In our final week of the study of Transcendentalism, we will look to put the final pieces together: nature and intuition. Through our reading of Thoreau’s “Walden,” Joyce Carol Oates’ “Journey,” and Whitman’s “Song of the Open Road” we will strengthen our understanding of how individualism and nature, social reform and civil disobedience, intuition and oversoul all are linked through the philosophy of Transcendentalism.
Students will also plan their final project on Transcendentalism. This project allows students to determine which facet of the philosophy most appeals to them and explore it. Students will share their project ideas with me for approval, then they will have two weeks to complete the project. Over the course of those two weeks, students will be given two class periods to work, which means the majority of the project will be done on their own time. To accommodate, we will increase readers workshop time in class.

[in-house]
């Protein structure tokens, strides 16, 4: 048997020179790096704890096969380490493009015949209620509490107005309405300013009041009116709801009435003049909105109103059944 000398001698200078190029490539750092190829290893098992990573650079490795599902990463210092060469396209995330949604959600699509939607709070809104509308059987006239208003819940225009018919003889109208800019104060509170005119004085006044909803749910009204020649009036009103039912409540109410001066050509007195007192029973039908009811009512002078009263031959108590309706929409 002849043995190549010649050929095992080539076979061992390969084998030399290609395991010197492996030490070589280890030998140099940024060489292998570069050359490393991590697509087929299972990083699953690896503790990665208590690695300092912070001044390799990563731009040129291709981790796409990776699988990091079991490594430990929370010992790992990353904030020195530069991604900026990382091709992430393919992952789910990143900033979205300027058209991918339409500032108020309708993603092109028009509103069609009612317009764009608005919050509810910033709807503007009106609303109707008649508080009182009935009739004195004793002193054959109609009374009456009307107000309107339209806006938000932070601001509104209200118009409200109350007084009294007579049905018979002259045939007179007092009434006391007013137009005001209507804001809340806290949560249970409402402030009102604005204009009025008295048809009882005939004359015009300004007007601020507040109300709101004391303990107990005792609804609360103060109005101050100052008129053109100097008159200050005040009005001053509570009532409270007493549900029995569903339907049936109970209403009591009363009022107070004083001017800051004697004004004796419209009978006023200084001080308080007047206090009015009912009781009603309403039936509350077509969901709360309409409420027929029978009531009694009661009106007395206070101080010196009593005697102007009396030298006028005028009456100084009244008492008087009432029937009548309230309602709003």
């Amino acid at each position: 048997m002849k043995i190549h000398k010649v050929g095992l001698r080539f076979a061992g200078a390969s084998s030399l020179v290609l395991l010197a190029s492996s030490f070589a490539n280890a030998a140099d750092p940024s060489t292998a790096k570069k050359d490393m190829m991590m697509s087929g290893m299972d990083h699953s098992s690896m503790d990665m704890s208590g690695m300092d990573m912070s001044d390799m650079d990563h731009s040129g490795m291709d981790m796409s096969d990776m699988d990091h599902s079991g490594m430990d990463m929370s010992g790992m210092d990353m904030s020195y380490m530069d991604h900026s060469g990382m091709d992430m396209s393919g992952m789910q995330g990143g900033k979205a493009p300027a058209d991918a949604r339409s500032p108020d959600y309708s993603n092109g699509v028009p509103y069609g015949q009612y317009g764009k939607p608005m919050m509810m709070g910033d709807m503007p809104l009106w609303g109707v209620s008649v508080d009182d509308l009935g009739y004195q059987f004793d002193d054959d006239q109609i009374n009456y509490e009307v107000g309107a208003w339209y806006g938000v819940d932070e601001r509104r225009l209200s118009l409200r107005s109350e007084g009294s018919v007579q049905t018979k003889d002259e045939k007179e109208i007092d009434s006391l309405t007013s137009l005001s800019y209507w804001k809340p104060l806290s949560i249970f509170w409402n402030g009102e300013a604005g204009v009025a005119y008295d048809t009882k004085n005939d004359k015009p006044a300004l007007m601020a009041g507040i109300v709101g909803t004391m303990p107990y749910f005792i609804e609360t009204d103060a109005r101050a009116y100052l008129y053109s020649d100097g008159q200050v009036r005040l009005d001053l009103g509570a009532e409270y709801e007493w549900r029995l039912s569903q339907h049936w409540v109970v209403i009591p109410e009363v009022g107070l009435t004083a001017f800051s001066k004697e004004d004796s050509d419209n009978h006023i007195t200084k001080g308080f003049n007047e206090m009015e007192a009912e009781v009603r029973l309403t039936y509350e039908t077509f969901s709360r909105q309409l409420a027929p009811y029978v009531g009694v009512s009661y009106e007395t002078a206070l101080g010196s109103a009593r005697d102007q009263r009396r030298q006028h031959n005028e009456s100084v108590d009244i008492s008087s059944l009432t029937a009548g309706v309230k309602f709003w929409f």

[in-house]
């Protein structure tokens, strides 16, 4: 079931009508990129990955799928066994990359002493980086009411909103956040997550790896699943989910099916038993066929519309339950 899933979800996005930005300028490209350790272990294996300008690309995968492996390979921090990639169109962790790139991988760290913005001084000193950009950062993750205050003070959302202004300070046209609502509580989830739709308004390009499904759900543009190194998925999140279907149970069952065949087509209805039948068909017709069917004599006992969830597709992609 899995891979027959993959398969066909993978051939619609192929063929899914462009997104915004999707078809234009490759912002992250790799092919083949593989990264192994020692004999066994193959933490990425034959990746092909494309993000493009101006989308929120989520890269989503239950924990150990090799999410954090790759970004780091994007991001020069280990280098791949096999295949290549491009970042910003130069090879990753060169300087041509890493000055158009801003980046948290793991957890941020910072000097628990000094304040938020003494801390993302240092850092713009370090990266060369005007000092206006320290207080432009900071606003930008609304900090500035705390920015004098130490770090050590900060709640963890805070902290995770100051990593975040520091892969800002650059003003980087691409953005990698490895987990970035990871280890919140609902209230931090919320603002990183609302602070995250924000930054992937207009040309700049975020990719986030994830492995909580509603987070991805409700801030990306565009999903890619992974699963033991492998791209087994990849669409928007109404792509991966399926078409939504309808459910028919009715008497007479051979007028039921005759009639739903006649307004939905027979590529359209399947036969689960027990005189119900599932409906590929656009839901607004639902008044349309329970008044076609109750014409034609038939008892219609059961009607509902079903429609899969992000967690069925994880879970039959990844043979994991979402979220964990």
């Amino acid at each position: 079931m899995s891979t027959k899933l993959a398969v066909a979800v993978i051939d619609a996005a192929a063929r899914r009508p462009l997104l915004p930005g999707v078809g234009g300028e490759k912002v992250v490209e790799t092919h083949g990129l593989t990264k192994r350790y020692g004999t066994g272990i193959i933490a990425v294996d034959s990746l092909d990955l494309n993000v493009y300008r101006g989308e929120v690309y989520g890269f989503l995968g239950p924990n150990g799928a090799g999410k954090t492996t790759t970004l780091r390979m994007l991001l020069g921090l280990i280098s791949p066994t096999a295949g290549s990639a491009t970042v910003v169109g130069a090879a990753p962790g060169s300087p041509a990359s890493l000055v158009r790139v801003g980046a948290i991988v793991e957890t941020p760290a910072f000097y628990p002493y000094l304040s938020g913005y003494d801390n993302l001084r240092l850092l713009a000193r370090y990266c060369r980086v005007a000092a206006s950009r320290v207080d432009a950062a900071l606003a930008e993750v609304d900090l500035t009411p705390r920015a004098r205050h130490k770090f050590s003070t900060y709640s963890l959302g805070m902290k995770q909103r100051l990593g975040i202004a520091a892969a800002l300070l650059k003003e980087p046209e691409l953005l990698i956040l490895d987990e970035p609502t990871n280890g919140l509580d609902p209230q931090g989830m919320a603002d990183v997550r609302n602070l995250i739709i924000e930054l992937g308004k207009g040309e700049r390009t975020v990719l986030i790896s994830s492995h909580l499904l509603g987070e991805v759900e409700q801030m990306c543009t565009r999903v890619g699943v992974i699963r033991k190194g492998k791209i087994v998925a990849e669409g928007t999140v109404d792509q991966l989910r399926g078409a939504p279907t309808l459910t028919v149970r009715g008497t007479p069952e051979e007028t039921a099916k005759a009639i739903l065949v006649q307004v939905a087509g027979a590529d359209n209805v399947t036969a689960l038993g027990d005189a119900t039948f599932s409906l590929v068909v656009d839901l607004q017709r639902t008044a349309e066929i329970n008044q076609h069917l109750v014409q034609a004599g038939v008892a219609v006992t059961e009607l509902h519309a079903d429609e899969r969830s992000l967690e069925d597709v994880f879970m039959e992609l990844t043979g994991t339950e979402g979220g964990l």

Parents, how can you help?
- There is no neat and tidy definition of Transcendentalism. It’s a philosophy—full of complex connections and abstract ideas. If your child is struggling to grasp Transcendentalism, help them determine if the problem is wanting a concrete answer when there is none or if the problem lies in a poor understanding of the key components. If students need help understanding the key components, (i.e. nature, individualism, intuition, oversoul, etc.) encourage them to seek help from me.
- Discuss your child’s project idea with him or her. Help them brainstorm or develop the project into something important.